Deindustrialization, job cuts, loss of industrial know-how: news around industry in France is not always the most optimistic. How to explain such a situation? If the global context plays a non-negligible role in the weakening of the French industrial fabric, production taxes – all taxes and duties applying to factors of production (capital, labor) and to added value – borne by companies can also explain the difficulties they encounter. They create a disincentive to invest, harmful for the competitiveness of companies, especially for the industrial sector.
And yet, production taxation is less present in the public debate than direct taxation (corporate tax, for example), even though it can have repercussions throughout the production chain and up to the end consumer. It is also decisive for the development of the French industrial fabric and for the maintenance of economic activity in the territories.
The Institut Montaigne and the METI (Movement of intermediate-sized companies), with the help of the consulting firm in the economic field Asterès , take up this subject and propose in this study an overhaul of the taxation of French production in order to to restore production conditions in France and revitalize the economic fabric in our territories.
Production taxation, a French particularity
INSEE defines taxes on production as “compulsory unrequited payments affecting the production and importation of goods and services, the employment of labor and the ownership or use of land, buildings and other assets used for production ” . Their particularity? They are due, regardless of the amount of profits obtained and even in the absence of results. For example: the property tax on built properties (TFPB) is a local property tax that affects buildings, which particularly affects production sites, which are larger by nature.
What are the other existing taxes?
Two other taxes exist: direct taxes (eg: corporate tax) and consumption (eg: VAT), less unfavorable to industrial companies.
Direct taxation (14% of total tax revenue on companies in France) facilitates investment, because it only taxes the company once it has made profits;
The consumption tax (61% of total tax revenue on companies in France), relating to all goods sold in France, applies during the sale and does not focus only on companies that produce on the market. territory. It is therefore more equitable between French and foreign companies.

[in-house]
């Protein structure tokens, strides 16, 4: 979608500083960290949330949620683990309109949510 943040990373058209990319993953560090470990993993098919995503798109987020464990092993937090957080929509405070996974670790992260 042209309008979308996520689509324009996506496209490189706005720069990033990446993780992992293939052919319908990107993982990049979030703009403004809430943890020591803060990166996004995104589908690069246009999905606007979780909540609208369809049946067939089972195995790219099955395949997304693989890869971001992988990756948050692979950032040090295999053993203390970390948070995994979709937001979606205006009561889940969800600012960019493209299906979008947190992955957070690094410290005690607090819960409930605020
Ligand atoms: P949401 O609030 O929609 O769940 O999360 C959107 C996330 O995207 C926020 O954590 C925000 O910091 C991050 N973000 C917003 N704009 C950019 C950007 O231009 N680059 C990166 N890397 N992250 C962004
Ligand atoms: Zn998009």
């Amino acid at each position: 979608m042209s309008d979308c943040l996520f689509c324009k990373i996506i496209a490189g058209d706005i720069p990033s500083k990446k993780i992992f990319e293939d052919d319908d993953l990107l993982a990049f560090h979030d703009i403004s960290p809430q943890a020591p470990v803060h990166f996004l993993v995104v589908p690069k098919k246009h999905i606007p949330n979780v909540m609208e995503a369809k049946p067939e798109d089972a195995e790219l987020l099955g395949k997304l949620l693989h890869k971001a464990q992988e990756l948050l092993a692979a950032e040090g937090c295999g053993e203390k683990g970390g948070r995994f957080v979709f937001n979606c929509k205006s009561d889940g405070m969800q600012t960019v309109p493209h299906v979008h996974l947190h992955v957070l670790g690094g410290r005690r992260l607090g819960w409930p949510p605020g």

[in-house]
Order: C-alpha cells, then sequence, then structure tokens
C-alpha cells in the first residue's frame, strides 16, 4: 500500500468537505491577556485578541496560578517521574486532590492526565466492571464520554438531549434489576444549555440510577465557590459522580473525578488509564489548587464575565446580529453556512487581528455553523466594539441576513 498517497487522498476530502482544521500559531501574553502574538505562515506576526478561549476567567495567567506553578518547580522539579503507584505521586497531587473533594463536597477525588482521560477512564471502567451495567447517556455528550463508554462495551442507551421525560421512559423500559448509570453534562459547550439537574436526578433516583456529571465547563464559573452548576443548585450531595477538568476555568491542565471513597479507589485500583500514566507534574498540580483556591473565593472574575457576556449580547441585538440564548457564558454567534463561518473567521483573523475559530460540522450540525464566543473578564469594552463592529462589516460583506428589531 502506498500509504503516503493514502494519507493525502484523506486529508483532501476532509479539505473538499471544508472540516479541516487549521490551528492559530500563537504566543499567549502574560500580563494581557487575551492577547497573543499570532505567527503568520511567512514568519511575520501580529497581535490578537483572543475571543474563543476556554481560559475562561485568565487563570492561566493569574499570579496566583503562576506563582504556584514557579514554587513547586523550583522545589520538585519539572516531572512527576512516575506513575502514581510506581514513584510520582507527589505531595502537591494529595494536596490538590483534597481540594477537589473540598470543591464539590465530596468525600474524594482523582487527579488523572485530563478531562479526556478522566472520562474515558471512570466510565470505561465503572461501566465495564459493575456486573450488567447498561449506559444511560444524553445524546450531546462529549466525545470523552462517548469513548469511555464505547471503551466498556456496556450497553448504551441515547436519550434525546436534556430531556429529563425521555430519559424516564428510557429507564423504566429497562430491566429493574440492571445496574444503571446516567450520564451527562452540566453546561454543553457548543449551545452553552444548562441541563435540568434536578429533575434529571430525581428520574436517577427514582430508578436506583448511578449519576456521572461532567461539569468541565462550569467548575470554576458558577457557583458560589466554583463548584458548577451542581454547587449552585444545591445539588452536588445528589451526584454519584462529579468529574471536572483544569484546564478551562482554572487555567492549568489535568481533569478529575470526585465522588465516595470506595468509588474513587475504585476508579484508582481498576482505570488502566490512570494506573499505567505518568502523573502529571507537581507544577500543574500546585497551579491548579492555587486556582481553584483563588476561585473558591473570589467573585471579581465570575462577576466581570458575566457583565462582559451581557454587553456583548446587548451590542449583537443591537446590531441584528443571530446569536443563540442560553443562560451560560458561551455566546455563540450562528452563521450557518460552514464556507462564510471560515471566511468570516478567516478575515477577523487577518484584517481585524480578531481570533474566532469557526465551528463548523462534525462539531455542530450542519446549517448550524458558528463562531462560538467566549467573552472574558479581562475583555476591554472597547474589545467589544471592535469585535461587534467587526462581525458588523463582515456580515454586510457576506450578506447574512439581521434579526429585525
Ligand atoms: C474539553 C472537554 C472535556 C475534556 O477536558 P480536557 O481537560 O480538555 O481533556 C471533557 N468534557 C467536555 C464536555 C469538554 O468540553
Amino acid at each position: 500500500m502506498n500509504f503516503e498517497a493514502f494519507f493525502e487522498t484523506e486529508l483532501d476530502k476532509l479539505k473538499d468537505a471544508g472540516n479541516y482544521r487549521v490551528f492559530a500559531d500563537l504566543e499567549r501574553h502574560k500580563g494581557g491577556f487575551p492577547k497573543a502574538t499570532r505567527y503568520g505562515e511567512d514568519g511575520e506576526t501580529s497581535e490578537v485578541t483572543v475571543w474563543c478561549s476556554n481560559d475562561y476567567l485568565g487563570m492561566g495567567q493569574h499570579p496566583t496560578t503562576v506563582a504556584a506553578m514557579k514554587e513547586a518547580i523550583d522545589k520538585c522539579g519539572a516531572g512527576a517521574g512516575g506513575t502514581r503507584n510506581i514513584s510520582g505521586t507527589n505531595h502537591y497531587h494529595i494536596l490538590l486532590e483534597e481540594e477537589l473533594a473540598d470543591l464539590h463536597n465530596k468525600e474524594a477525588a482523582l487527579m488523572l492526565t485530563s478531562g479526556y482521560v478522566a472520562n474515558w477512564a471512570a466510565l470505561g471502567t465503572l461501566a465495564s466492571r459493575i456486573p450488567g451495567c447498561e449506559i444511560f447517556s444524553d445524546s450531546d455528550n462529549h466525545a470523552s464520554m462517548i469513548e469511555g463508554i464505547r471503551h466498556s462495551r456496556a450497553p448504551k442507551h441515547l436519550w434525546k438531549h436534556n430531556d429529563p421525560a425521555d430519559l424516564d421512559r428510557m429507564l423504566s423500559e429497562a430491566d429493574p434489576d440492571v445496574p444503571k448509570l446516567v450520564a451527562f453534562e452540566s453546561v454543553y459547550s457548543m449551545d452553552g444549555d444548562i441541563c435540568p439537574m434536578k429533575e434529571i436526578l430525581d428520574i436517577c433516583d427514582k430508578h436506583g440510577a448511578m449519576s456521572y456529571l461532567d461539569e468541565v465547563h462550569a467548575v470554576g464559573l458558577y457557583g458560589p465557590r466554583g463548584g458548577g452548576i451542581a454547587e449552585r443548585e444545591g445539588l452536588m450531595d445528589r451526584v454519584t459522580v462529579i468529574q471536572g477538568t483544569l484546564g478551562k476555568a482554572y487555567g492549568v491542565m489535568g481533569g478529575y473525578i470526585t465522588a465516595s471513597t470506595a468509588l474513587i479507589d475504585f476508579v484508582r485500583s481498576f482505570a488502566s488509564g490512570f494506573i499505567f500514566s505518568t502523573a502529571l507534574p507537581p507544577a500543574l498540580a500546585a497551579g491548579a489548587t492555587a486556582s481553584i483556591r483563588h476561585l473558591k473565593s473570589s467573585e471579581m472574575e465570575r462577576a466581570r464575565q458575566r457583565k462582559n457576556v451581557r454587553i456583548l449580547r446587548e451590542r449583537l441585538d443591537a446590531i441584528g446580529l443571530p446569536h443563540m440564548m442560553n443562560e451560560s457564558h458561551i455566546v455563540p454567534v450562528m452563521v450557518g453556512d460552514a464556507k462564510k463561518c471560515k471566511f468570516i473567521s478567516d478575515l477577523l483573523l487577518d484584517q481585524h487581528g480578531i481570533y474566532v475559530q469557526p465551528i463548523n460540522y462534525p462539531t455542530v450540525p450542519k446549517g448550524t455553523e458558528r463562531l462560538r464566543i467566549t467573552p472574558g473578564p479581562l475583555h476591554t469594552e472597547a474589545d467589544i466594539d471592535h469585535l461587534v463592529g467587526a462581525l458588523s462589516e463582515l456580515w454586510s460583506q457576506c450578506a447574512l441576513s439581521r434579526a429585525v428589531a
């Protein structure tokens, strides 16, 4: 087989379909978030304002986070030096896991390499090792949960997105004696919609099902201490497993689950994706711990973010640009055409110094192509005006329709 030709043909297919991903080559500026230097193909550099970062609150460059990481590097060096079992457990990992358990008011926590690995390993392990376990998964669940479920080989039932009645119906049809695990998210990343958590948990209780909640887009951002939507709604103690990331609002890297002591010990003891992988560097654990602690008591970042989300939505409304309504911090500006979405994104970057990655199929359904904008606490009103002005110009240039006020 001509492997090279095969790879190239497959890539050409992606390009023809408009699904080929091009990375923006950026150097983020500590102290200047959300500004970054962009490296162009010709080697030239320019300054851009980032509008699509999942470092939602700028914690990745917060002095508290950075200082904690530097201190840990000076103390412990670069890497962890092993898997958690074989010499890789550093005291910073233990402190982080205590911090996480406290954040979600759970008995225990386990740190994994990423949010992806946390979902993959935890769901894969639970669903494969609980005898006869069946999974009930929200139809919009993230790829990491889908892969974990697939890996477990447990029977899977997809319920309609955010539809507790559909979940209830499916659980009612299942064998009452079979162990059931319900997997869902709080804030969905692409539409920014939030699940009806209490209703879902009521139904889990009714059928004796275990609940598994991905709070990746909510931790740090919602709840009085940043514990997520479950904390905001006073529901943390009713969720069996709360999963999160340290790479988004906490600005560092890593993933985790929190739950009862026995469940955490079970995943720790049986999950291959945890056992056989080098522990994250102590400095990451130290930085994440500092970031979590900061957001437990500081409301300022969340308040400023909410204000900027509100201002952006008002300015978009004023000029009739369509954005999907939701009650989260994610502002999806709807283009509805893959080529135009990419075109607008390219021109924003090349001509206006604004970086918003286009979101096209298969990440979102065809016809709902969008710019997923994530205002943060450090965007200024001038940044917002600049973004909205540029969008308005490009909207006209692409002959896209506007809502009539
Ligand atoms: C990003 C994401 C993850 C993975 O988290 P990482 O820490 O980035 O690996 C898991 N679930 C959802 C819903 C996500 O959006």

Where is France in this area?
France differs from its European neighbors by its high production taxation (2nd in the European Union, behind Sweden). Production taxes represent 10% of the country’s total revenue, compared to 2% in Germany. This choice allows France in particular to have one of the lowest consumption taxes in the EU, but at the cost of the under-competitiveness of its industrial companies.
Among the first victims of this arbitration, we find mainly Intermediate-Size Enterprises (ETI) and Small and Medium-Sized Enterprises (SMEs). In France, these companies provide jobs (mid-sized companies are the only category of company to have created jobs in France between 2009 and 2015), spread over the territory (78% of their production sites are located in the region) and very exporting (three ETI out of four export). But these companies are today too few in France (5,800) , in comparison with our European, Italian (8,000) or German (13,000) neighbors. Their low number is partly explained by this production tax which slows down their growth.
Production taxation and industrial mid-size companies do not mix
Are production taxes and industrial mid-size companies the big enemies?
Production taxation weighs primarily on industrial companies, and particularly SMEs and mid-cap companies, for two reasons:
Industry vs services: due to their structures (needs in terms of space), for equal turnover, industrial companies pay 10% more production tax than service companies;
SMEs vs. large groups: SMEs and mid-caps do not benefit from the exemption regimes applying to very small businesses and do not have the capacity to optimize their tax contributions, as large companies can do.
Among the complexities created by production taxation for industrial mid-size companies, the fact that it is particularly broken down into a large number of taxes harms the country’s image as a potential host to industrial companies. A recent report by the Inspectorate General of Finance on small taxes in 2014 shows that with an equal production structure, a company paying 66 taxes (all types of taxes combined) in France pays 17 in Germany and 5 in France. UK.
Mid-cap companies thus support 47% of the corporate land contribution (CFE, capital), 63% of the social solidarity contribution of companies (C3S, turnover) and 52% of the contribution on the added value of companies (CVAE). , value added) of industry while they represent less than 28% of tangible fixed assets (capital) and 23% of industrial GDP.
Being very high in France, production taxes discourage industrial companies from investing and create a distortion of competition with companies that produce outside France and are therefore not subject to the same tax constraints.
Why reform production taxation?
In line with the ETI report : intermediate size, big potential published in January 2018 by the Institut Montaigne and the METI, this study aims to revitalize the French industrial fabric. A revival of “working and producing in France” will necessarily involve an overhaul of the production tax system which today penalizes companies that have taken up residence in our territory, and in particular industrial companies.
Such an overhaul would thus make it possible to relaunch economic activity in the territories , which host nearly four out of five mid-market production sites.The study is based on the creation of 50,000 jobs throughout the country.